For almost 40 years, James Casebere (b. 1953) has devised both simple and complex table-top models, creating thought-provoking and visually deceptive photographs that have accrued international acclaim. Through fellowships and museum collections at the likes of the Solomon R. Guggenheim Museum and The Metropolitan Museum of Art, the artist has been instrumental in the critique of media culture. Recent works have moved into investigating the possibilities of composition, referencing modernist structures that encourage both meditation and reflection. Casebere notes: “There was a time when I decided to leave the anthropomorphising to others. My earliest work did this by putting an object at the centre of the image, be it a fan or a chair. But soon after, I decided to remove the object in the hopes of the viewer taking its place. In the end, I realised that what mattered was the space, the light, the colour and texture.” www.jamescasebere.com.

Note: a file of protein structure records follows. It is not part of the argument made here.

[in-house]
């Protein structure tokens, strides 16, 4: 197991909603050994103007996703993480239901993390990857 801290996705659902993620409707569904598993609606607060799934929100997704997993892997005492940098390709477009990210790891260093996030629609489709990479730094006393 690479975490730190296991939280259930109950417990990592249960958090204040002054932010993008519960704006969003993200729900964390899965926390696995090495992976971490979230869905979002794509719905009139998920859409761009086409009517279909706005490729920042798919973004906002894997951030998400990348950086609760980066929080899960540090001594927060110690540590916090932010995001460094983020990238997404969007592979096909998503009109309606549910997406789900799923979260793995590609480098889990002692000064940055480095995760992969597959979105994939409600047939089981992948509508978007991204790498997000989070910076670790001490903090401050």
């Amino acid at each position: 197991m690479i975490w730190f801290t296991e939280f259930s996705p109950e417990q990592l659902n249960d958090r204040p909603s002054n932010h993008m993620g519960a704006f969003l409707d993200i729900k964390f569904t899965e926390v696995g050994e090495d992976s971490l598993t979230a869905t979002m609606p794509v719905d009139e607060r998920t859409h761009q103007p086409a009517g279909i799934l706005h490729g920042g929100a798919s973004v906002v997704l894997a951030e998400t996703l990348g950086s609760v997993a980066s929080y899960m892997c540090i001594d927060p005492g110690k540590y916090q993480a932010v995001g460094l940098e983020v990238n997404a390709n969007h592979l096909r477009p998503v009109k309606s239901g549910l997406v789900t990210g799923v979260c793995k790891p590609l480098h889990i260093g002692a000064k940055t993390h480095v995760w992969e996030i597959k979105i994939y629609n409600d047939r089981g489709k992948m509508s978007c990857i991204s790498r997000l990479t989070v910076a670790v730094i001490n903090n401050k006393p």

Mixing precise colour palettes with beautiful settings, Kourtney Roy regularly appears as her own subject, taking on different personas in a myriad of contexts.
Q&A with Sarah Tuck, Editor and Cultural Practitioner
After the Agreement by Sara Tuck draws on conversations prompted by the photographs of John Duncan, Kai Olaf Hesse, Mary McIntyre, David Farrell, Paul Seawright and Malcolm Craig Gilbert.